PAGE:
Essential Details for Stucco and Masonry Siding
Get a basic overview of how to create a drainage plane behind masonry siding and how to secure these veneers to a wall.
Stucco and masonry siding systems require plastering and masonry skills that few carpenters have. Specialty contractors usually handle these materials.
In and of themselves, these siding materials are tough and durable. They typically last, with little or no maintenance, for the life of the house. When problems do crop up, they are usually in the frame behind the siding. Both stucco and masonry absorb water, so if they aren’t drained properly, the water can damage the frame of the house. For this reason, the focus here will be on how to manage water.
Stucco is a portland-cement-based plaster installed over a drainable WRB and reinforced with wire lath. The basic steps for installing stucco are shown below. Make sure that openings are flashed correctly.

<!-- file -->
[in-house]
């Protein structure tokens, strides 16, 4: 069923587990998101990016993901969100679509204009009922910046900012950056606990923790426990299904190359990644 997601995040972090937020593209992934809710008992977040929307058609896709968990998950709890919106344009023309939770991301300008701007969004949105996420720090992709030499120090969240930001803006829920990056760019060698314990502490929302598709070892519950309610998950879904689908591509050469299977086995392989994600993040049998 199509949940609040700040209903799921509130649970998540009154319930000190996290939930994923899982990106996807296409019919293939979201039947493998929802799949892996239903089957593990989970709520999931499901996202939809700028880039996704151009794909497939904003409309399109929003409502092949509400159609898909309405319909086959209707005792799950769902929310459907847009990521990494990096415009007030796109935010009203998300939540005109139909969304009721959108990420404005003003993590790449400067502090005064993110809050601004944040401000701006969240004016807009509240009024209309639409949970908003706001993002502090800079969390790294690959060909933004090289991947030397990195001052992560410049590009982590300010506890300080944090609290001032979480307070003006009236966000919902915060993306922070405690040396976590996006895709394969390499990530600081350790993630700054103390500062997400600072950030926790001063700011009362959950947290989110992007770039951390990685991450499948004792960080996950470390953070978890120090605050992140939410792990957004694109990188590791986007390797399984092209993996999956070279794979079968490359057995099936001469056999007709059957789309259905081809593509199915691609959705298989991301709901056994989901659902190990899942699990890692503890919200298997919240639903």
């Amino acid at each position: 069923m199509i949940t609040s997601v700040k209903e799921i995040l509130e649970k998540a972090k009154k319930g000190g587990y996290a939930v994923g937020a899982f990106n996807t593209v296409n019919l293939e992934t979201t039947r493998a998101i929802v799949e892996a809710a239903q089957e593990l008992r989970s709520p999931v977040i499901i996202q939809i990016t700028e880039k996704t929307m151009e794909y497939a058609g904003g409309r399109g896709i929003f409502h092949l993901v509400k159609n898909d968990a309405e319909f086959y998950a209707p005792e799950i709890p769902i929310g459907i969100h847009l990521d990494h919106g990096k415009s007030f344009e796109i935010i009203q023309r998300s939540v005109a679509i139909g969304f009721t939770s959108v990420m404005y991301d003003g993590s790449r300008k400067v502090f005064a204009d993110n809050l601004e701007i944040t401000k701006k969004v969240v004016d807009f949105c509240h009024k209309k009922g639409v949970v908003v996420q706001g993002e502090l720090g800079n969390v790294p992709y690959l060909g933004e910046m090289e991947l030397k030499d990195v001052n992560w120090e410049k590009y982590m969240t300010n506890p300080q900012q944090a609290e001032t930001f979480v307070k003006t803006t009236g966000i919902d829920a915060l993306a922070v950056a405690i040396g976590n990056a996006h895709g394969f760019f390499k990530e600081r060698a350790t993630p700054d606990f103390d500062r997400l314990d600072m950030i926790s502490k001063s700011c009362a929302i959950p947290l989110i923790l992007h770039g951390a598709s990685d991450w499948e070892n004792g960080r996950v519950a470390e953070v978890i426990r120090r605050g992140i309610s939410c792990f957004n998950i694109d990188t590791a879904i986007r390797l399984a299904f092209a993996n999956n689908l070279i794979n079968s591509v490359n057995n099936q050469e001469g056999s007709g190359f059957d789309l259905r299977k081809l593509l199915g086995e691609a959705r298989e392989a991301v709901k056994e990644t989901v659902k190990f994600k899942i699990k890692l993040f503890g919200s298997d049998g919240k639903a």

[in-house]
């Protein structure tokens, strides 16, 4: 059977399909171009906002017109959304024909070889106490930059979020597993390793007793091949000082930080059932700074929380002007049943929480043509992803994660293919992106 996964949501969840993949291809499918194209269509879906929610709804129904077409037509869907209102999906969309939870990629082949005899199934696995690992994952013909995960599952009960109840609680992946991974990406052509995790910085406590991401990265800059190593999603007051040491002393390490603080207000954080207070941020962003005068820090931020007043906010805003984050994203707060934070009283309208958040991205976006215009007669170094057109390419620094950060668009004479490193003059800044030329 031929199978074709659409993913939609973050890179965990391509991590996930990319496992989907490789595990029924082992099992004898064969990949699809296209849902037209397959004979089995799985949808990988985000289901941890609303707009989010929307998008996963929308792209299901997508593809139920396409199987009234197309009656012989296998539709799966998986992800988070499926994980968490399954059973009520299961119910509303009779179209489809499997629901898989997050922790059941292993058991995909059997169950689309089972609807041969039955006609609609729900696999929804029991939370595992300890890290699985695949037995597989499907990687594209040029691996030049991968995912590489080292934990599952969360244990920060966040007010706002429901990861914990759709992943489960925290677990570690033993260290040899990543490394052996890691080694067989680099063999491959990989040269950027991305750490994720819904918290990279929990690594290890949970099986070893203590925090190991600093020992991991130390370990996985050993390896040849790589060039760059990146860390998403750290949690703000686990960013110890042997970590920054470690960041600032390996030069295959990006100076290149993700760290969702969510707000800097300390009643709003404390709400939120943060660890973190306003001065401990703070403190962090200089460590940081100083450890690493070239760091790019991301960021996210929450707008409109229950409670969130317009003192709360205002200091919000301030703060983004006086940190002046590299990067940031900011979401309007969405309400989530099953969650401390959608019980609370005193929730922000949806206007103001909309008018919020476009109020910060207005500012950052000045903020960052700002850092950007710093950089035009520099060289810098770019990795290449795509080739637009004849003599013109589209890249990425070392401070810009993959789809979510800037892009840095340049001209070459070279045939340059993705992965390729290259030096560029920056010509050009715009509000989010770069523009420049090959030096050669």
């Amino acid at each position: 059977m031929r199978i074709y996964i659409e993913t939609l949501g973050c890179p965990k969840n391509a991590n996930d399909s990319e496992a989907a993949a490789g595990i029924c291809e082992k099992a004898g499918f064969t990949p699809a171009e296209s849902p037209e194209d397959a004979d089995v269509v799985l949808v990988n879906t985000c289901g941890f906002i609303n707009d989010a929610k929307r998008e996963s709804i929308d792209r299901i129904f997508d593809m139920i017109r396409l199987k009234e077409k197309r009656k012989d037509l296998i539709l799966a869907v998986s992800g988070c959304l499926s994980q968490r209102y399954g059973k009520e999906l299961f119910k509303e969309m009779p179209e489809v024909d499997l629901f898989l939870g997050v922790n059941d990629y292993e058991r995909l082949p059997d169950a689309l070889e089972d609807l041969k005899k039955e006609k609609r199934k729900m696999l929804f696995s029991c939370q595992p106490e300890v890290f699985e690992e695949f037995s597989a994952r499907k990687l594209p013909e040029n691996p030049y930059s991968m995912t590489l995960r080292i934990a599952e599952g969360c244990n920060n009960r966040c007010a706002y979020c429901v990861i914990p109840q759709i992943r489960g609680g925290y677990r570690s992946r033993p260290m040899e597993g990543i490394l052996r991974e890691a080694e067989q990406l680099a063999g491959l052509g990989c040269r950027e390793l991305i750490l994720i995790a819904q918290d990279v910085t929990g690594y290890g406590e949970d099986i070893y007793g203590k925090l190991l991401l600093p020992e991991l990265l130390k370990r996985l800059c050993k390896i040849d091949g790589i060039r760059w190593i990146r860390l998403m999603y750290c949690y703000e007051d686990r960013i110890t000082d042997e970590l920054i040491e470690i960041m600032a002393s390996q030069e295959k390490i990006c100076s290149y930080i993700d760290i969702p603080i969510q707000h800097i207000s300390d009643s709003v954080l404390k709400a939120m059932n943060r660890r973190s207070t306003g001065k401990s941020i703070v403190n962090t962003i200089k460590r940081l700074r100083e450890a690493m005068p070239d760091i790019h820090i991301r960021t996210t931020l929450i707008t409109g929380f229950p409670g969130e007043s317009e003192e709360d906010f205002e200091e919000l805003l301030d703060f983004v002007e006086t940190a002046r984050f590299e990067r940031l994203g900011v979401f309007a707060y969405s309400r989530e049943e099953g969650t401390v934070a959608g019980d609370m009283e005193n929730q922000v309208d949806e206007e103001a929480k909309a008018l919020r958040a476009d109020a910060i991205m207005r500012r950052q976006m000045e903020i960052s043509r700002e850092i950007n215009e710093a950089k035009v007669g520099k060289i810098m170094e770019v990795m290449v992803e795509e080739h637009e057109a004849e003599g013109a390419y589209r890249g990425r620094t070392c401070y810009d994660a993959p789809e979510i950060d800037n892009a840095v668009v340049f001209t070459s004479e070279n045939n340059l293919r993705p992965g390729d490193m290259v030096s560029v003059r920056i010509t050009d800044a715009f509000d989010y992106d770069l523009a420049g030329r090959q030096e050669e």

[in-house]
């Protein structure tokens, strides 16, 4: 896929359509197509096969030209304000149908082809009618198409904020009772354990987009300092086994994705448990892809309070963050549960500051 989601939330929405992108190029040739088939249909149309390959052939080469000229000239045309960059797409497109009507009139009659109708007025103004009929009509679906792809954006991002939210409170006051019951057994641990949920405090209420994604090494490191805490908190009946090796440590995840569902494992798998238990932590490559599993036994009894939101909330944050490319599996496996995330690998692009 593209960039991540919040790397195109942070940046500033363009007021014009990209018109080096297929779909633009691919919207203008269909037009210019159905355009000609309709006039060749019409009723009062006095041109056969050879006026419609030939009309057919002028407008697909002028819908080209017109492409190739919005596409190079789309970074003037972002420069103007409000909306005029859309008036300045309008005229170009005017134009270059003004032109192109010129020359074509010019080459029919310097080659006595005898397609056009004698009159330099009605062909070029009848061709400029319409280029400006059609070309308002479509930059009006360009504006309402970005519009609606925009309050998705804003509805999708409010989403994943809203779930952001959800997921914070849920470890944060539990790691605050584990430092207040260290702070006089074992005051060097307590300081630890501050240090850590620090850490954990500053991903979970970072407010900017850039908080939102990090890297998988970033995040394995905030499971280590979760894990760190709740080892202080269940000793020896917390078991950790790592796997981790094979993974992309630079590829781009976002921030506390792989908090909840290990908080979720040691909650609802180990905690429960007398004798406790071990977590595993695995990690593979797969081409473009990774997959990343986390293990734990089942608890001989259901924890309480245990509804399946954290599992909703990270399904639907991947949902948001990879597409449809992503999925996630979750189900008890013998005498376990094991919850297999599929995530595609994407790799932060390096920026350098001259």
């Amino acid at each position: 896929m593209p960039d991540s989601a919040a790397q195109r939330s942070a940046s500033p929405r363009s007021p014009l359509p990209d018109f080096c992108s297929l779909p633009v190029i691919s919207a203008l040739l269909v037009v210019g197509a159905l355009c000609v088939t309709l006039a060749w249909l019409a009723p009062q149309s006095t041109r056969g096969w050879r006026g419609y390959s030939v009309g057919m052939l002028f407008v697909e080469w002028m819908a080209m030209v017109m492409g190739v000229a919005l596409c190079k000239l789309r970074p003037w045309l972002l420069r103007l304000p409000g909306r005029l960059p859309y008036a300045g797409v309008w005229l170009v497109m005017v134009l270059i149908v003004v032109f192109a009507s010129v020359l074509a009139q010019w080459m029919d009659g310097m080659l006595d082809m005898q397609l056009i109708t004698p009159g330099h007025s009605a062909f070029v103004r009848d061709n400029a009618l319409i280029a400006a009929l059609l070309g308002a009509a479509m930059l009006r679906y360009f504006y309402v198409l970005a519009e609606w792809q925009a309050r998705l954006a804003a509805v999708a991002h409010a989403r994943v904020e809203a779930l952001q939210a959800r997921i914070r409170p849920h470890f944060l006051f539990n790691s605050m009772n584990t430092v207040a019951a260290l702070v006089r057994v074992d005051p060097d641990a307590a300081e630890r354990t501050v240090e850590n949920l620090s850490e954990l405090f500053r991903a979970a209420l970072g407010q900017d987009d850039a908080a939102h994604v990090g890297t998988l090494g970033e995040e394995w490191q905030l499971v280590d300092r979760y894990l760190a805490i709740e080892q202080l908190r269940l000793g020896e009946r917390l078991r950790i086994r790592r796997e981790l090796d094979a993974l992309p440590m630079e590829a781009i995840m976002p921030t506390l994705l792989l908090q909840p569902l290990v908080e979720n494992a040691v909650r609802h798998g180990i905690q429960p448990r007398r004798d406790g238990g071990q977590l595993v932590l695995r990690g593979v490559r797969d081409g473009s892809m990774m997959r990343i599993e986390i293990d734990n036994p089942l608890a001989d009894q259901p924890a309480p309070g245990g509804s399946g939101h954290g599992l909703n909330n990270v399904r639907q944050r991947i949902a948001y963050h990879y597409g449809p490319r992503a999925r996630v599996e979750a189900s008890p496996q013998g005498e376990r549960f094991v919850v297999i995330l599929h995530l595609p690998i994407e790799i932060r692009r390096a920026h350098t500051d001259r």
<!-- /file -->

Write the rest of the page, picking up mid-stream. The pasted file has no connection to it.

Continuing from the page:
Masonry Siding Systems
Masonry siding systems include brick and stone veneer. These systems are tied to the frame with corrugated wall ties that are nailed to the house and embedded in the mortar joints.
Drainage is achieved by attaching a WRB to the sheathing and by creating a drainage plane behind the veneer. With brick and stone of uniform thickness, masons can simply build the veneer 1 in. or more away from the wall. This creates a uniform space between the veneer and the frame.
With irregular stone, it is difficult or impossible to keep mortar out of this cavity. In these cases, a drainable mat must be placed between the veneer and the wall of the frame. These have trade names such as CavClear®, MortarNet®, and WaterWay™.
After installing flashing at doors and windows, place weatherstripping around outside edges of frames, and take these steps:
Installing Corrugated Wall Ties
Excerpted from The Complete Visual Guide to Building a House, by John Carroll and Chuck Lockhart